After heavy use, wheels can start to wear unevenly causing flat spots and bumps for a rough ride. Your board won’t be able to perform at its best ability and can throw off your balance. If your ride is being affected by old wheels, it may be time to replace them. It is an easy switch and can be done in a matter of minutes with the right tools. If you don’t have a skate key or bearing puller, stop by your local skate shop and pick one up. They’re inexpensive and are a handy tool to have.
Once you have everything you need to switch your wheels out, get down to business with five easy steps:
- Remove the old wheels by unscrewing the nut from each side of the axels with an adjustable wrench or a skate key. Set the nuts aside for when you put the new wheels on.
- Remove the bearings from your old wheels if you plan on reusing them. If your skate key has a removal nub, you can use that to remove the bearing; otherwise you’ll have to get a bearing puller. Be careful to only apply pressure on the edges, not the shield, to protect the bearings.
- Clean the axels and bearings when you’ve got them exposed.
- Insert the bearings into your new wheels the same way you removed them.
- Once the bearings are back in, place the new wheels on the axels and secure the nuts back on. Adjust the tightness until you have the right amount of play in the wheels and take your new wheels out for a test run.
Once you’ve replaced your board’s wheels a few times, the routine will become second nature and you’ll never be at a loss when your wheels start to hinder your ride. Find everything you need to change out wheels at Eternal’s new skateboard shop.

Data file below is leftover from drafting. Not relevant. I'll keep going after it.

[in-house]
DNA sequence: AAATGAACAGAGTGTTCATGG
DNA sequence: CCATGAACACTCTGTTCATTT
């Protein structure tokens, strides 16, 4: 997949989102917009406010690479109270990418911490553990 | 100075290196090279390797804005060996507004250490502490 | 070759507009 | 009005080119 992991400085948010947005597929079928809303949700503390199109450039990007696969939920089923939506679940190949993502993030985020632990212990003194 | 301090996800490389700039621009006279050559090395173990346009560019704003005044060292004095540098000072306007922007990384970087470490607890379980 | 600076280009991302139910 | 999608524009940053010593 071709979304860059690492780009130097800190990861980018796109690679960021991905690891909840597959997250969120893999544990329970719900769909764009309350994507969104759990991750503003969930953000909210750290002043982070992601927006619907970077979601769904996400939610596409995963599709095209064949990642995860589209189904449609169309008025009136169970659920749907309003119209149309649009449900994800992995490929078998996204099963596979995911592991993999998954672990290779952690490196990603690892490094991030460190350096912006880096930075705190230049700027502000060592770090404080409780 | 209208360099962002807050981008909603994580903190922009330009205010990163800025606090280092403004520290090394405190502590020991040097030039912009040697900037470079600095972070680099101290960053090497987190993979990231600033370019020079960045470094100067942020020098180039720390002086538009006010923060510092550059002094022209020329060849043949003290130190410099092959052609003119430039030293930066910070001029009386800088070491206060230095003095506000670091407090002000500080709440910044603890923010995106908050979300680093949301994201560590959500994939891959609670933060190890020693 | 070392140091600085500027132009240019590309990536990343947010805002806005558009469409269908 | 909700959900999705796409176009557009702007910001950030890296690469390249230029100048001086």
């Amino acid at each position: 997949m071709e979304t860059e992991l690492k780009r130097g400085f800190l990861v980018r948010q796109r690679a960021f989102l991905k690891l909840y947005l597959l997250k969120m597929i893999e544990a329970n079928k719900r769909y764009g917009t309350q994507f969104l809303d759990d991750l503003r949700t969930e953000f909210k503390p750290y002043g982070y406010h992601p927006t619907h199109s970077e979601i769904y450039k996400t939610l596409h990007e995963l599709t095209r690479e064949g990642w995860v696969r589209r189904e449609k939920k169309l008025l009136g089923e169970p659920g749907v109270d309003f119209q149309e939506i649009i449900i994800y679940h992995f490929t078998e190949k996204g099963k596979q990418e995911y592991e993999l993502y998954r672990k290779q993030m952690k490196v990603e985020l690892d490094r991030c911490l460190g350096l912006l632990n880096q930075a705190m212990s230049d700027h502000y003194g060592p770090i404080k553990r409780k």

Want something a little mellower than skateboarding or a new way to cross-train for snowboarding? Give longboarding a shot. Longboards have more stability and traction than skateboards and most riders use them to cruise. But before you hop on any board, make sure to choose the one that will give you the best ride possible.
Don’t run out and invest in a new sidewalk surfer before you assess your riding style. There are a lot of great boards out there, but learning how to ride will be more difficult if you start on the wrong board. If you’re just getting into longboarding or plan on just cruising around with minimal hills, then you’ll want a cruiser or carving board. If you‘re more interested in nailing some tricks or boardwalking, you’ll need a flexible freestyle or dancing deck, but if you have a need for speed, put your money down on a stiff freeride or downhill longboard.
Once you’ve got your style figured out, focus on the board shape. The pintail is the most common longboard shape and is good for more casual cruising and some small hills. Cutouts or drop-throughs are the most versatile shape and are a good investment. They’re great for cruising and have no wheelbite when carving, but they are also stable at higher speeds.
Downhill decks are good for the speedsters. They hold your feet in during fast turns and some have cutouts to eliminate the wheelbite. Cruiser decks are typically shorter and are easier to maneuver and have a kicktail for the sharp turns necessary when skating through crowded sidewalks. If you need more control, go for a shorter board until you learn to maneuver seamlessly on longer boards.
Check out the selection of longboards from Eternal’s new skate shop.